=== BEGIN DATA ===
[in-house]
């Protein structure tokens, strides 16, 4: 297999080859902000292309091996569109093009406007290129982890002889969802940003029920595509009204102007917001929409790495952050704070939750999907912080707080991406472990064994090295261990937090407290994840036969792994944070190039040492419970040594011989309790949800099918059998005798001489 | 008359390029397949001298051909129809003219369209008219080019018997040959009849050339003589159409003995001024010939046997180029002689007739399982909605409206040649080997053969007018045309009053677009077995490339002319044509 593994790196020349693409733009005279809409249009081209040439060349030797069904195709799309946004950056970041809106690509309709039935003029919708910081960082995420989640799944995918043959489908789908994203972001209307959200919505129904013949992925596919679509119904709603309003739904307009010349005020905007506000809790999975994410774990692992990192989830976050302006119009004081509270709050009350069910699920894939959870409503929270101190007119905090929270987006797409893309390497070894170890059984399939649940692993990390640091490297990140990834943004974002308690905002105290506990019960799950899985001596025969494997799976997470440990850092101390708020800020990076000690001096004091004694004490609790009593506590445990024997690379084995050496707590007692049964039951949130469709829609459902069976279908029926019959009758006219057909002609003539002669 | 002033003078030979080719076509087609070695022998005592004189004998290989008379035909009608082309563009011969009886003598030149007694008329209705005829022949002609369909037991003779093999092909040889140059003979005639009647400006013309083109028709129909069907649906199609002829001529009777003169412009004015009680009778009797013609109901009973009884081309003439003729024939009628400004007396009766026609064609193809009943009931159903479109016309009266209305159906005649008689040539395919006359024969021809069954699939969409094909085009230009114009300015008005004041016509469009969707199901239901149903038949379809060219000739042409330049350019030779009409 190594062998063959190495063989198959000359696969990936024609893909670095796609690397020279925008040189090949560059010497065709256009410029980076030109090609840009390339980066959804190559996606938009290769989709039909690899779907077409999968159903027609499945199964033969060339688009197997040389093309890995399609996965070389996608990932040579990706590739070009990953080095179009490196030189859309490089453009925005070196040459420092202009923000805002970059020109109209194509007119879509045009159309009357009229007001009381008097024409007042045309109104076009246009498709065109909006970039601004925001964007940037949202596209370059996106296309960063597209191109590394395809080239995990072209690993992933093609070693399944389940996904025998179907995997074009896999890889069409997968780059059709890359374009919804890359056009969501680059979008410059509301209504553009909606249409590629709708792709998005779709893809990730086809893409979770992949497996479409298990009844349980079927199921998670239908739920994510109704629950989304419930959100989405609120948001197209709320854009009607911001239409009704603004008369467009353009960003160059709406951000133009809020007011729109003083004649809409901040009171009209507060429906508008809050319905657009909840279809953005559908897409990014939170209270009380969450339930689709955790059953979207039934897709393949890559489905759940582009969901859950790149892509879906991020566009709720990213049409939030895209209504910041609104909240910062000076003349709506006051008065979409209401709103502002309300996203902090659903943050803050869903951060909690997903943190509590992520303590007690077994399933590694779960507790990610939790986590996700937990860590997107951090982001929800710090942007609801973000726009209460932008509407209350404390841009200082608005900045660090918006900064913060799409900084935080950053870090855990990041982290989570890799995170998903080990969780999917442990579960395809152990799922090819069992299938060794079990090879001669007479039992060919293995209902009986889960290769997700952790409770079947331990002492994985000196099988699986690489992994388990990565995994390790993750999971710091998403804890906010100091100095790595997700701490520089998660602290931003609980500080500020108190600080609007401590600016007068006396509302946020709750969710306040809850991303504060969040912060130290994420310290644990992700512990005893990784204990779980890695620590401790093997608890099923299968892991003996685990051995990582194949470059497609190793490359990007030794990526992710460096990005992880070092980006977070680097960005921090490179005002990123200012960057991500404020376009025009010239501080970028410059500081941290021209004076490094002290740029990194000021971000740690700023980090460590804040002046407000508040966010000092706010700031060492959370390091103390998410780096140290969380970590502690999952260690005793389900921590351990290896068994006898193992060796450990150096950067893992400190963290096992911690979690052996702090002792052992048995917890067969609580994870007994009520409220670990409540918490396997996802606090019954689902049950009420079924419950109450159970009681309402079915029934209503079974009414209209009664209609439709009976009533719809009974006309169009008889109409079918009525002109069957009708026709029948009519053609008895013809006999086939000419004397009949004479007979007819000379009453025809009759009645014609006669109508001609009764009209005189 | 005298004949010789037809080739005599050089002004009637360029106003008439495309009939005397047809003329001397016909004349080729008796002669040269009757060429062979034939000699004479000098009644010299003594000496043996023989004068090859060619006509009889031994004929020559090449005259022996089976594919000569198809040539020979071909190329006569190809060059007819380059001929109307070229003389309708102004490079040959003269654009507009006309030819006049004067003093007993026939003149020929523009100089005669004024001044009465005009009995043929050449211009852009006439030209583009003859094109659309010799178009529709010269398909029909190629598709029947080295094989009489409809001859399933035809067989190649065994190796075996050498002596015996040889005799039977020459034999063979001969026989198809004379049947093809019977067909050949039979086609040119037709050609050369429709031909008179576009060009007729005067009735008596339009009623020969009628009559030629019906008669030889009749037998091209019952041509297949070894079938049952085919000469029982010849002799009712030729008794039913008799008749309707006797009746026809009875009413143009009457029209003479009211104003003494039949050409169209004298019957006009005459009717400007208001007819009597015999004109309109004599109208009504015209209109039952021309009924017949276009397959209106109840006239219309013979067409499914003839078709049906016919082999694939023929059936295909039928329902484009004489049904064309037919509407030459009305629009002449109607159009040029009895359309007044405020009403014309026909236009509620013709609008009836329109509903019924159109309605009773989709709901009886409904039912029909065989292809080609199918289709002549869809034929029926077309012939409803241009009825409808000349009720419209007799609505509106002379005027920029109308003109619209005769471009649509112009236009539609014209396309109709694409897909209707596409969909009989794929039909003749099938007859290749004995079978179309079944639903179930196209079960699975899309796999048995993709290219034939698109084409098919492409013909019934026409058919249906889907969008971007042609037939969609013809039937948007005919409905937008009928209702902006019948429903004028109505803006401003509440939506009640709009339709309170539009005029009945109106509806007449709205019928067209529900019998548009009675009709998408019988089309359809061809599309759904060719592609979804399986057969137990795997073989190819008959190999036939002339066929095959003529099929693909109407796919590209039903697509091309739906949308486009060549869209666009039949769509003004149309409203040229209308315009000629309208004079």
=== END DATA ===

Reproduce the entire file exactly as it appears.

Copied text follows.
[in-house]
């Protein structure tokens, strides 16, 4: 297999080859902000292309091996569109093009406007290129982890002889969802940003029920595509009204102007917001929409790495952050704070939750999907912080707080991406472990064994090295261990937090407290994840036969792994944070190039040492419970040594011989309790949800099918059998005798001489 | 008359390029397949001298051909129809003219369209008219080019018997040959009849050339003589159409003995001024010939046997180029002689007739399982909605409206040649080997053969007018045309009053677009077995490339002319044509 593994790196020349693409733009005279809409249009081209040439060349030797069904195709799309946004950056970041809106690509309709039935003029919708910081960082995420989640799944995918043959489908789908994203972001209307959200919505129904013949992925596919679509119904709603309003739904307009010349005020905007506000809790999975994410774990692992990192989830976050302006119009004081509270709050009350069910699920894939959870409503929270101190007119905090929270987006797409893309390497070894170890059984399939649940692993990390640091490297990140990834943004974002308690905002105290506990019960799950899985001596025969494997799976997470440990850092101390708020800020990076000690001096004091004694004490609790009593506590445990024997690379084995050496707590007692049964039951949130469709829609459902069976279908029926019959009758006219057909002609003539002669 | 002033003078030979080719076509087609070695022998005592004189004998290989008379035909009608082309563009011969009886003598030149007694008329209705005829022949002609369909037991003779093999092909040889140059003979005639009647400006013309083109028709129909069907649906199609002829001529009777003169412009004015009680009778009797013609109901009973009884081309003439003729024939009628400004007396009766026609064609193809009943009931159903479109016309009266209305159906005649008689040539395919006359024969021809069954699939969409094909085009230009114009300015008005004041016509469009969707199901239901149903038949379809060219000739042409330049350019030779009409 190594062998063959190495063989198959000359696969990936024609893909670095796609690397020279925008040189090949560059010497065709256009410029980076030109090609840009390339980066959804190559996606938009290769989709039909690899779907077409999968159903027609499945199964033969060339688009197997040389093309890995399609996965070389996608990932040579990706590739070009990953080095179009490196030189859309490089453009925005070196040459420092202009923000805002970059020109109209194509007119879509045009159309009357009229007001009381008097024409007042045309109104076009246009498709065109909006970039601004925001964007940037949202596209370059996106296309960063597209191109590394395809080239995990072209690993992933093609070693399944389940996904025998179907995997074009896999890889069409997968780059059709890359374009919804890359056009969501680059979008410059509301209504553009909606249409590629709708792709998005779709893809990730086809893409979770992949497996479409298990009844349980079927199921998670239908739920994510109704629950989304419930959100989405609120948001197209709320854009009607911001239409009704603004008369467009353009960003160059709406951000133009809020007011729109003083004649809409901040009171009209507060429906508008809050319905657009909840279809953005559908897409990014939170209270009380969450339930689709955790059953979207039934897709393949890559489905759940582009969901859950790149892509879906991020566009709720990213049409939030895209209504910041609104909240910062000076003349709506006051008065979409209401709103502002309300996203902090659903943050803050869903951060909690997903943190509590992520303590007690077994399933590694779960507790990610939790986590996700937990860590997107951090982001929800710090942007609801973000726009209460932008509407209350404390841009200082608005900045660090918006900064913060799409900084935080950053870090855990990041982290989570890799995170998903080990969780999917442990579960395809152990799922090819069992299938060794079990090879001669007479039992060919293995209902009986889960290769997700952790409770079947331990002492994985000196099988699986690489992994388990990565995994390790993750999971710091998403804890906010100091100095790595997700701490520089998660602290931003609980500080500020108190600080609007401590600016007068006396509302946020709750969710306040809850991303504060969040912060130290994420310290644990992700512990005893990784204990779980890695620590401790093997608890099923299968892991003996685990051995990582194949470059497609190793490359990007030794990526992710460096990005992880070092980006977070680097960005921090490179005002990123200012960057991500404020376009025009010239501080970028410059500081941290021209004076490094002290740029990194000021971000740690700023980090460590804040002046407000508040966010000092706010700031060492959370390091103390998410780096140290969380970590502690999952260690005793389900921590351990290896068994006898193992060796450990150096950067893992400190963290096992911690979690052996702090002792052992048995917890067969609580994870007994009520409220670990409540918490396997996802606090019954689902049950009420079924419950109450159970009681309402079915029934209503079974009414209209009664209609439709009976009533719809009974006309169009008889109409079918009525002109069957009708026709029948009519053609008895013809006999086939000419004397009949004479007979007819000379009453025809009759009645014609006669109508001609009764009209005189 | 005298004949010789037809080739005599050089002004009637360029106003008439495309009939005397047809003329001397016909004349080729008796002669040269009757060429062979034939000699004479000098009644010299003594000496043996023989004068090859060619006509009889031994004929020559090449005259022996089976594919000569198809040539020979071909190329006569190809060059007819380059001929109307070229003389309708102004490079040959003269654009507009006309030819006049004067003093007993026939003149020929523009100089005669004024001044009465005009009995043929050449211009852009006439030209583009003859094109659309010799178009529709010269398909029909190629598709029947080295094989009489409809001859399933035809067989190649065994190796075996050498002596015996040889005799039977020459034999063979001969026989198809004379049947093809019977067909050949039979086609040119037709050609050369429709031909008179576009060009007729005067009735008596339009009623020969009628009559030629019906008669030889009749037998091209019952041509297949070894079938049952085919000469029982010849002799009712030729008794039913008799008749309707006797009746026809009875009413143009009457029209003479009211104003003494039949050409169209004298019957006009005459009717400007208001007819009597015999004109309109004599109208009504015209209109039952021309009924017949276009397959209106109840006239219309013979067409499914003839078709049906016919082999694939023929059936295909039928329902484009004489049904064309037919509407030459009305629009002449109607159009040029009895359309007044405020009403014309026909236009509620013709609008009836329109509903019924159109309605009773989709709901009886409904039912029909065989292809080609199918289709002549869809034929029926077309012939409803241009009825409808000349009720419209007799609505509106002379005027920029109308003109619209005769471009649509112009236009539609014209396309109709694409897909209707596409969909009989794929039909003749099938007859290749004995079978179309079944639903179930196209079960699975899309796999048995993709290219034939698109084409098919492409013909019934026409058919249906889907969008971007042609037939969609013809039937948007005919409905937008009928209702902006019948429903004028109505803006401003509440939506009640709009339709309170539009005029009945109106509806007449709205019928067209529900019998548009009675009709998408019988089309359809061809599309759904060719592609979804399986057969137990795997073989190819008959190999036939002339066929095959003529099929693909109407796919590209039903697509091309739906949308486009060549869209666009039949769509003004149309409203040229209308315009000629309208004079």